“Stock Analyzer” Marketing Led to Securities Violation

Screen-Shot-2014-11-04-at-21.22.19 "Stock Analyzer" Marketing Led to Securities Violation

A Florida securities firm owner operated two websites through which he offered by subscription a “stock analyzer” touted as utilizing mathematical algorithms to identify stocks with the “strongest performance.” After investors claimed to have lost a significant amount of money from their dealings with the brokerage, they filed suit with the Financial Industry Regulatory Authority (FINRA) against the firm and its principal, accusing them of operating an investment scheme. Upon investigation, numerous deficiencies and misrepresentations were uncovered by FINRA enforcement staff.

Disseminating Materially Misleading Communications

The suit alleged that between September 2010 and February 2012, the firm’s registered representative — who also served as its CEO and managing principal — disseminated materially misleading securities-related communications to the public by offering content on the websites that failed to provide a sound basis for potential investors to evaluate the stock analyzer and also did not present the analyzer’s benefits and risks. Although some of the website content was accessible by subscription-only, much of it was freely available to the general public. Included among the content cited as misleading was the following:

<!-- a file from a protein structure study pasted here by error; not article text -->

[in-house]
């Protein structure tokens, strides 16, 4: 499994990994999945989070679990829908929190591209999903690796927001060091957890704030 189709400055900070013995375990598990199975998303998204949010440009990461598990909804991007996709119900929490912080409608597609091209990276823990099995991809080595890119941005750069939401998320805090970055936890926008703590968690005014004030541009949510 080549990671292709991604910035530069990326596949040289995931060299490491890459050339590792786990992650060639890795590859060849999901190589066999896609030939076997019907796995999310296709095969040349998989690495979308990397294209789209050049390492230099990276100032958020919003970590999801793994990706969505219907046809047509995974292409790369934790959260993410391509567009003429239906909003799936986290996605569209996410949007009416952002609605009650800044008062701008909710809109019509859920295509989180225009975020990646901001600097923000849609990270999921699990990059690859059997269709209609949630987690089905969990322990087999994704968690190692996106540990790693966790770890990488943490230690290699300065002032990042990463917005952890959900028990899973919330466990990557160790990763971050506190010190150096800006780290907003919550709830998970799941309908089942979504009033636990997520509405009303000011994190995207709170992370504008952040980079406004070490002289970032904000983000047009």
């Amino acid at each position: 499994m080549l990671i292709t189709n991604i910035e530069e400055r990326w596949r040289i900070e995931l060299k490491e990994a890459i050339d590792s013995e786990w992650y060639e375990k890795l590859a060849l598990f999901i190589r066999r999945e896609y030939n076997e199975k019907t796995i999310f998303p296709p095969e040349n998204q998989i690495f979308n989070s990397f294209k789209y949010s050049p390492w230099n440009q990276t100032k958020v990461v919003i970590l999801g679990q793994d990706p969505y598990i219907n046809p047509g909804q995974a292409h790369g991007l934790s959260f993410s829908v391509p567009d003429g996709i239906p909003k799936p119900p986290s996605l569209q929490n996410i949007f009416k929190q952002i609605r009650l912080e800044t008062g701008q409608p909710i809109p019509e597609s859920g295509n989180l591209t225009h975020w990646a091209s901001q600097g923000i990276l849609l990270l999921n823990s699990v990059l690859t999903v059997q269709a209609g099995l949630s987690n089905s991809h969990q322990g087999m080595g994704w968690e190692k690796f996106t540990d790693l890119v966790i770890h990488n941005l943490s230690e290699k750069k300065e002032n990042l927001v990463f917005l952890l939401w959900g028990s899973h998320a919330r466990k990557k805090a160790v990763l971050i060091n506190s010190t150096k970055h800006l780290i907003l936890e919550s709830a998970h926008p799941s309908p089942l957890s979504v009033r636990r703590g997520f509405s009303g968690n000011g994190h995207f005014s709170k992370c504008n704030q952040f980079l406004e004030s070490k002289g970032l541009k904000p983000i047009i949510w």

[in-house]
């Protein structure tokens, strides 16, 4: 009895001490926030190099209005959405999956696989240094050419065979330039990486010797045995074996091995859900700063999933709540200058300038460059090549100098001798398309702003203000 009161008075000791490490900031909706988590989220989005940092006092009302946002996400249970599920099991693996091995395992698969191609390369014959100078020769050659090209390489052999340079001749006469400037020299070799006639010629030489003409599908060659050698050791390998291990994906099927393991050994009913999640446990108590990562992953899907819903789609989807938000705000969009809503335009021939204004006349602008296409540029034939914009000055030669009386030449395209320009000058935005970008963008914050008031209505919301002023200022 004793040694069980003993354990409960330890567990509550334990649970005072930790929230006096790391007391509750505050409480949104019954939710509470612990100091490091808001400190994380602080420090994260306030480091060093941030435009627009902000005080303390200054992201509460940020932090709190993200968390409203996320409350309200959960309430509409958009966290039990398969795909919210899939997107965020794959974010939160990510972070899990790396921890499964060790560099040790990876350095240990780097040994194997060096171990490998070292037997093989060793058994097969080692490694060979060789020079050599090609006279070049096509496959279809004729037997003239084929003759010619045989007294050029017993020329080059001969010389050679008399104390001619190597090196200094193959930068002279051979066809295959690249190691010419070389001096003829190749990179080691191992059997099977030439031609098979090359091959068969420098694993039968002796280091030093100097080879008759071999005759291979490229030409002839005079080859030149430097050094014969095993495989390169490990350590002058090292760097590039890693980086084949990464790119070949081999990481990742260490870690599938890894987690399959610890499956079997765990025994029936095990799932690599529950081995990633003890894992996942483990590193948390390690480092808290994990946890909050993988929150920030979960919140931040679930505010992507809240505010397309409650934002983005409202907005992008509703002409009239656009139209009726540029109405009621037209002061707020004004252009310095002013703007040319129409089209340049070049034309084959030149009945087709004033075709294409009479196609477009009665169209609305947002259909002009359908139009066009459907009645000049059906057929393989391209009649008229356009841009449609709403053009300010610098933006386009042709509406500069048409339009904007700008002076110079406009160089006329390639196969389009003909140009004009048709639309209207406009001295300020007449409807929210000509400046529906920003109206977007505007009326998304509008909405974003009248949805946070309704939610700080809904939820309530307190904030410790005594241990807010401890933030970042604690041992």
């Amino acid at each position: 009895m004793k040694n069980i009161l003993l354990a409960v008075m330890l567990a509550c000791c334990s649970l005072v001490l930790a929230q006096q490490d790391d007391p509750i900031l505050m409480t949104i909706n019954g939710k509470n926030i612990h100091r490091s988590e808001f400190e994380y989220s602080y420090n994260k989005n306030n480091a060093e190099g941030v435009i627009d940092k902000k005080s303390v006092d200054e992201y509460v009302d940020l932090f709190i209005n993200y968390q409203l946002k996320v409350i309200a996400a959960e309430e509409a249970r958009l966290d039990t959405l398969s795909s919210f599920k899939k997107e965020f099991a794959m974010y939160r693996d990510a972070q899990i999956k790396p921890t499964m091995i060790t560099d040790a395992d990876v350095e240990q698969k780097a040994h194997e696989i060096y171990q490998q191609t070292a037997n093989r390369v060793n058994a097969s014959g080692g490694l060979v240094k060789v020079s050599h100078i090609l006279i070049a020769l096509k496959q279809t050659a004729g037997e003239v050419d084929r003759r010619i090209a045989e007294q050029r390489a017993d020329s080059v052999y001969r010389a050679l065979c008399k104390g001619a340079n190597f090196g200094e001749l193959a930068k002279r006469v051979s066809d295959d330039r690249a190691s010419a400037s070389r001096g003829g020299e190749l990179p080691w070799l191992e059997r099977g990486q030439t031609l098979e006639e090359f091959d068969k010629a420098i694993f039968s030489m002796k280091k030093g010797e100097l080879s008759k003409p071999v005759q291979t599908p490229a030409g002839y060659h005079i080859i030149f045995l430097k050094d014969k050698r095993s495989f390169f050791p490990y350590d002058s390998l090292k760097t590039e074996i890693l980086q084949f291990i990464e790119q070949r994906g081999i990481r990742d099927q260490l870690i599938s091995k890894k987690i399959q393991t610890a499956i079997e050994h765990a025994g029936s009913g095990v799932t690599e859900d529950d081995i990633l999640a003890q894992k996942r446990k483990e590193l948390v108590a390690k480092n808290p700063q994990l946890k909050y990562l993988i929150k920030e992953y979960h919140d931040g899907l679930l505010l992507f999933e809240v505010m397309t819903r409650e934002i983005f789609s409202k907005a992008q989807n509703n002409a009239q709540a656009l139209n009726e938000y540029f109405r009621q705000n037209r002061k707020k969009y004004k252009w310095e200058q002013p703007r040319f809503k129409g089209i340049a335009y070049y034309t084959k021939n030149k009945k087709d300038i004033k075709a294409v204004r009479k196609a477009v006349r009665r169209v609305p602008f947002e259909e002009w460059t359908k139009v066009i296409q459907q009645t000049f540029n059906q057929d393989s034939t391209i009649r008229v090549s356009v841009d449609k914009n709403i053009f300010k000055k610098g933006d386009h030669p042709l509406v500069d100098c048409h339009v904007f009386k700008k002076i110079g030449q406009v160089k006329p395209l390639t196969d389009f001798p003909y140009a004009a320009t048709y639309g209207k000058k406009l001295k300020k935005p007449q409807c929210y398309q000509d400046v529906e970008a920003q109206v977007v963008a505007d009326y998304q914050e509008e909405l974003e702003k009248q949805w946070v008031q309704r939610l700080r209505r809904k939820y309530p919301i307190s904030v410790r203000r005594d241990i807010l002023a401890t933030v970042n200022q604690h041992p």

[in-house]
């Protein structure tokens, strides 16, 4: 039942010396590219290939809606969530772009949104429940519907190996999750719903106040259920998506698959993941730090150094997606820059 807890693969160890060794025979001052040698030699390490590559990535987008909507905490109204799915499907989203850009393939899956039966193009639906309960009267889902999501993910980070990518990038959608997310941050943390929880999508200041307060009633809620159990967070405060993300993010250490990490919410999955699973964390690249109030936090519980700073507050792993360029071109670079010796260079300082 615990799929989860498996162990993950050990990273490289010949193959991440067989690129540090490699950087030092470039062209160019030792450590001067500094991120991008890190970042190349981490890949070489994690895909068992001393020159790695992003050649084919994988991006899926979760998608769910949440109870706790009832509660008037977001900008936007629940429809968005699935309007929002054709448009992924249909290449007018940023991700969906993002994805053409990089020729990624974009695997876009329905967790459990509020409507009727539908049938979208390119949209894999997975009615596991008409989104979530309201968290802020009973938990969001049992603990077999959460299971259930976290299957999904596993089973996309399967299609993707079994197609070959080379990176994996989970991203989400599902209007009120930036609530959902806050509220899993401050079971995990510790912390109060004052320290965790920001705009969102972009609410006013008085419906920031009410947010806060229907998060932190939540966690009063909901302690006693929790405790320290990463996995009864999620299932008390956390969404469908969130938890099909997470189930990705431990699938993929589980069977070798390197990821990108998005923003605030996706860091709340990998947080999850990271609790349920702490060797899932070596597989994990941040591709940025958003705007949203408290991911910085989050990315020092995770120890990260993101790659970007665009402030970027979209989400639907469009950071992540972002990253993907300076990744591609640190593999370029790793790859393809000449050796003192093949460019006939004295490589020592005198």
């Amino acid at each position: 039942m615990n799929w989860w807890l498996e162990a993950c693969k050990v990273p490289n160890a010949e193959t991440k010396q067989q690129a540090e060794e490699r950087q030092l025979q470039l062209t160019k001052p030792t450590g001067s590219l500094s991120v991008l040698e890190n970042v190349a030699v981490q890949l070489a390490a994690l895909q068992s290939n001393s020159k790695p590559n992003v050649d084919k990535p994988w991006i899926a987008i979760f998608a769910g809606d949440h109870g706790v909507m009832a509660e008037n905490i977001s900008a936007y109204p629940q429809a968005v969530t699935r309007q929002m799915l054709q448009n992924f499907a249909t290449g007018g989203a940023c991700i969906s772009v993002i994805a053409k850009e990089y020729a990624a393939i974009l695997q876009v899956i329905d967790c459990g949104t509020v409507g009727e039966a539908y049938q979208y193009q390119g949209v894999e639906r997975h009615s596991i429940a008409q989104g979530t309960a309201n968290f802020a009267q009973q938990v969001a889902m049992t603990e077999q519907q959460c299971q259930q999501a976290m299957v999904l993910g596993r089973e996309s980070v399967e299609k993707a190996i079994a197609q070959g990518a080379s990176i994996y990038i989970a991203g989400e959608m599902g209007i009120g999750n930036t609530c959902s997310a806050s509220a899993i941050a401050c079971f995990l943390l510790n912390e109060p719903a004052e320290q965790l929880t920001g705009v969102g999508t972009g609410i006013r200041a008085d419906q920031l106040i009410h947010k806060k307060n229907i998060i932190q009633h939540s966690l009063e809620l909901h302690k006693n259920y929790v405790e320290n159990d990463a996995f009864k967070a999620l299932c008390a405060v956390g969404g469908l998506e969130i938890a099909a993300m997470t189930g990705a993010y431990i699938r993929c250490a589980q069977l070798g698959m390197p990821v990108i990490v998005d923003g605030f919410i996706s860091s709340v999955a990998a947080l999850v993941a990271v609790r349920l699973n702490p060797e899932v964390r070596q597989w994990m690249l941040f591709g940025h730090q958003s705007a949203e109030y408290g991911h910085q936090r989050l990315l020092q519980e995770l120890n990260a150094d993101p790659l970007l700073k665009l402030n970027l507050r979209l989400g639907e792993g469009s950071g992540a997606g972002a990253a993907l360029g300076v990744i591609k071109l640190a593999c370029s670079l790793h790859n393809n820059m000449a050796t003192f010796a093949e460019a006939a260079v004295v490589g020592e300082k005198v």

“The unprepared and inexperienced investor is gambling on Wall Street. The … system has been designed to give the individual investor access to the same tools and data as the professional investor.”

This falsely implied that investors who did not purchase the stock analyzer were taken advantage of by professional investors, and that investors who purchased the analyzer would have the same access to the securities market as professional investors.

Risks of Purchase and Use

Another part of the content referred to “Alpha,” “Alpha Power,” “Factor Analysis,” “Proprietary Algorithms and Chart Patterns” and other terms that the respondent failed to define. Accordingly, the suit alleged that members of the public could not easily determine what product respondent was selling or what services the system provided. The websites also allegedly claimed that respondent’s stock portfolios possessed the “best quantitative and technical ranks in the market”; however, no information was provided that would allow an investor to evaluate whether this statement was accurate. Overall, the communications were deemed to have failed to provide a sound basis for potential investors to evaluate the stock analyzer and failed to present a balanced statement of the analyzer’s benefits and risks.

Failure to Disclose FINRA Association

It was alleged that the respondent failed to disclose his association with a FINRA firm and the FINRA firm’s connection with the websites, if any, as required by FINRA and NASD Rules. He was suspended in all principal capacities for three months, received a concurrent 10-business-day suspension in all capacities and was fined $15,000.